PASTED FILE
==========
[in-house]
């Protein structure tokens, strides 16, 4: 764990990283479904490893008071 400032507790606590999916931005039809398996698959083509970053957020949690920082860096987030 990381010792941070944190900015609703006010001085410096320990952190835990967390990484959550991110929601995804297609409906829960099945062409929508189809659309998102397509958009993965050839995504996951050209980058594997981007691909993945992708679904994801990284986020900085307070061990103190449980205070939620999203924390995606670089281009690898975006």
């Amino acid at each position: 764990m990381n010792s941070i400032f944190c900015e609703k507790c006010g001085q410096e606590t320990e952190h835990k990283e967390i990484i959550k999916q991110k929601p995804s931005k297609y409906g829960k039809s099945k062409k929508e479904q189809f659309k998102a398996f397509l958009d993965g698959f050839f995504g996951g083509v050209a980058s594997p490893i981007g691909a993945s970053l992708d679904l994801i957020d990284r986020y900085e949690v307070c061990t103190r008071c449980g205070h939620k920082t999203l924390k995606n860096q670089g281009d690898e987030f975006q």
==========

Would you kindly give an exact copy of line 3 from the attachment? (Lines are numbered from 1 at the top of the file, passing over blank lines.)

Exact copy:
């Amino acid at each position: 764990m990381n010792s941070i400032f944190c900015e609703k507790c006010g001085q410096e606590t320990e952190h835990k990283e967390i990484i959550k999916q991110k929601p995804s931005k297609y409906g829960k039809s099945k062409k929508e479904q189809f659309k998102a398996f397509l958009d993965g698959f050839f995504g996951g083509v050209a980058s594997p490893i981007g691909a993945s970053l992708d679904l994801i957020d990284r986020y900085e949690v307070c061990t103190r008071c449980g205070h939620k920082t999203l924390k995606n860096q670089g281009d690898e987030f975006q």